Tomatoes could become more nutritious.Focus is on color to improve benefits.

  1. tomatoes could become more nutritious
    scientists focus on color to improve benefits

    [font=verdana, arial, helvetica, sans-serif]the associated press
    [font=verdana, arial, helvetica, sans-serif]updated: 9:53 a.m. et march 25, 2005

    [font=verdana, arial, helvetica, sans-serif]wooster, ohio - research that has focused on making tomatoes disease resistant and easier to ship could also one day improve their taste and make them more nutritious, researchers say.

    [font=verdana, arial, helvetica, sans-serif]at ohio state university, scientists are working with seeds from hundreds of tomato plants to learn more about how a tomato's color can improve its nutritional value.

    [font=verdana, arial, helvetica, sans-serif]"their appearance may be uniform, but as you dive down deeper you find they are quite different," said david francis, who breeds tomato seeds. "one gene can make all the difference."

    [font=verdana, arial, helvetica, sans-serif]jay scott, a breeder at the university of florida, has spent seven years studying how to improve flavor through taste tests and genetic analysis.

    [font=verdana, arial, helvetica, sans-serif]scott said many factors influence taste, including the tomato's balance of sugar and acid. he said producers first want a tomato that resists diseases and ships easily.

    [font=verdana, arial, helvetica, sans-serif]"i don't think anybody's against better flavor," scott said. "it's a question of can they do that and provide everything else."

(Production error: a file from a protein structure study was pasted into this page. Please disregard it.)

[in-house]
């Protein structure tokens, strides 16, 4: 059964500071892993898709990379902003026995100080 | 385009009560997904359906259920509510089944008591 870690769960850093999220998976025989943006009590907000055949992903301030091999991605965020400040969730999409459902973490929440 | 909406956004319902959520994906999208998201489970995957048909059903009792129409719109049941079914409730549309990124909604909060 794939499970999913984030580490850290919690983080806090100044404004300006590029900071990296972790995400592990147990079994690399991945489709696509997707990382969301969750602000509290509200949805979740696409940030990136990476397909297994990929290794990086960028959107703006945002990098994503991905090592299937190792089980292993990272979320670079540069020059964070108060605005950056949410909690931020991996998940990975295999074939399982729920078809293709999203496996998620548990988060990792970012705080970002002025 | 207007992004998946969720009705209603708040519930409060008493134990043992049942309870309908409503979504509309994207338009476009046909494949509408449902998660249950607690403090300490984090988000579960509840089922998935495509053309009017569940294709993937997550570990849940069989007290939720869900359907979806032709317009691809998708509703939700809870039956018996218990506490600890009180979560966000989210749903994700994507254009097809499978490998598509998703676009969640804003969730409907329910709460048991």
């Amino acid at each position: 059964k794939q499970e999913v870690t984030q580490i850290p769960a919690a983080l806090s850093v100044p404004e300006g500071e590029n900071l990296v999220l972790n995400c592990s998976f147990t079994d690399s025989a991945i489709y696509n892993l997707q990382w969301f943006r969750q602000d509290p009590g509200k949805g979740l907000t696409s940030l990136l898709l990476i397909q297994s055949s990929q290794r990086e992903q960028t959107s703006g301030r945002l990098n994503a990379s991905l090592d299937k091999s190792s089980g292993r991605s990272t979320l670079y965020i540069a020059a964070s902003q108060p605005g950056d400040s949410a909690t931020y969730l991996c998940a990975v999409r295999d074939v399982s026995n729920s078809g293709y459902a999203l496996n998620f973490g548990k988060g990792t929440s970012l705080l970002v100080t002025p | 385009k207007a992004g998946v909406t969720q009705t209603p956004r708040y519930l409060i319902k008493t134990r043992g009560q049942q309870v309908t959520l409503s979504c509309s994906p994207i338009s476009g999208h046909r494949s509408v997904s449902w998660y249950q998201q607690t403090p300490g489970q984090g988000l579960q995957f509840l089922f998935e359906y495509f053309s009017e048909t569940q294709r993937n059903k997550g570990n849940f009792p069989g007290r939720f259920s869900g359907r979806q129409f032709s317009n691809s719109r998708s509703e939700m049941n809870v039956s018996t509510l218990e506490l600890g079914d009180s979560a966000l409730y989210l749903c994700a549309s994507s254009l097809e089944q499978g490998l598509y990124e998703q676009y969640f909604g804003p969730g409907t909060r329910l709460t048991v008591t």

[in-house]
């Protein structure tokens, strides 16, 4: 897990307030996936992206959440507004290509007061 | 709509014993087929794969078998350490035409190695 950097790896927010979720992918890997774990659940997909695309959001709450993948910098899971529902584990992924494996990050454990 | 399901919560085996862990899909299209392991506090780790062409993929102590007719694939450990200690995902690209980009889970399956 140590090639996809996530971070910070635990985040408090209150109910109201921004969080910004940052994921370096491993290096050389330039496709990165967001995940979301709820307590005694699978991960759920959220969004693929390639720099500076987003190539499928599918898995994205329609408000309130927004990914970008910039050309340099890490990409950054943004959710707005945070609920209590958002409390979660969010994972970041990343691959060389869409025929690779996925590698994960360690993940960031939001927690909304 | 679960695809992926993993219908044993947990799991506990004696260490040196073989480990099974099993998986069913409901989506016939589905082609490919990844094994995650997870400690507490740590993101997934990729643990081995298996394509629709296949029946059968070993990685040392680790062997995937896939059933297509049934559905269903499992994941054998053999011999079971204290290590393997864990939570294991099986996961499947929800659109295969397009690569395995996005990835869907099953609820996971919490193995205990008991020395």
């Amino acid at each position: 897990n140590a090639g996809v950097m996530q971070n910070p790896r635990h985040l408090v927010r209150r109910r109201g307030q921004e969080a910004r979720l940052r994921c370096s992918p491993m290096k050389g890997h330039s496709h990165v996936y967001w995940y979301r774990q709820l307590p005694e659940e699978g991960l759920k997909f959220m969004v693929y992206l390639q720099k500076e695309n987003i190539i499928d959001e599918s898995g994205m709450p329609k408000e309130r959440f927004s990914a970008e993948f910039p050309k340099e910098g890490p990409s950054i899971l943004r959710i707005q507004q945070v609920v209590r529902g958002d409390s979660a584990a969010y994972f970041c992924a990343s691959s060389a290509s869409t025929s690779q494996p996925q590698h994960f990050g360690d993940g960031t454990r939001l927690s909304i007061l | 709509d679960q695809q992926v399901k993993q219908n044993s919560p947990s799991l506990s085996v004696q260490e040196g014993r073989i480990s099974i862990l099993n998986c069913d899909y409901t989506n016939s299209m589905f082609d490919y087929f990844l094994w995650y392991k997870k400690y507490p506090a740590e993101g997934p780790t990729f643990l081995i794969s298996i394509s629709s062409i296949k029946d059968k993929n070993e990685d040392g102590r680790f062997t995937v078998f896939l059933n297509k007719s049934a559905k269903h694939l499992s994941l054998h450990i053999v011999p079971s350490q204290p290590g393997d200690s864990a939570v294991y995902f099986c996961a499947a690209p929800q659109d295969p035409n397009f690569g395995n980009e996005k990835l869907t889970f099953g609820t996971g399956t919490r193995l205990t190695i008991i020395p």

[font=verdana, arial, helvetica, sans-serif]francis noted that breeding has created more diverse tomatoes, with most supermarkets today carrying grape, cherry, roma, beefsteak, cluster and hydroponic tomatoes.

    [font=verdana, arial, helvetica, sans-serif]the research also has made tomatoes that are less expensive to produce and purchase.

    [font=verdana, arial, helvetica, sans-serif]advances include tomatoes that ripen after they're picked, so they can survive on longer shipping routes; are firmer, to withstand bruising during shipment; and are more resistant to fungus and bacteria.

    [font=verdana, arial, helvetica, sans-serif]the biggest complaint about the modern tomato is lack of taste. consumers say today's varieties are not as juicy or sweet and they sometimes blame the breeders.

    [font=verdana, arial, helvetica, sans-serif]taste tests show that some new varieties rate better than heirloom tomatoes despite a popular opinion that older is better, scott said.

    [font=verdana, arial, helvetica, sans-serif]"i'm not sure if the public has been dumbed down so much that they don't know what tomatoes are supposed to taste like," he said.

    [font=verdana, arial, helvetica, sans-serif]the different shapes, colors and sizes created by breeding are mainly designed to catch the eye of the shopper, a development that has come at a time when tomato consumption has risen steadily in the last four decades.



    [font=verdana, arial, helvetica, sans-serif]americans eat about 92 pounds of tomatoes annually in everything from ketchup to pasta sauces and salsa, according to a 2000 report from the u.s. department of agriculture report released in 2000. the report attributed the climb to interest in italian and mexican food and awareness of the tomato's health benefits.

    [font=verdana, arial, helvetica, sans-serif]tomatoes are an excellent source of lycopene, which fights some types of cancers, including prostate cancer, and beta-carotene, or pro-vitamin a, which is important for the eyes.

    [font=verdana, arial, helvetica, sans-serif]francis said not enough is known to say whether new varieties of tomato, such as the cherry tomato, are more or less nutritious.

    [font=verdana, arial, helvetica, sans-serif]one way to develop a more nutritious tomato would be to solve what causes the fleshy part of some tomatoes to turn yellow, researchers say.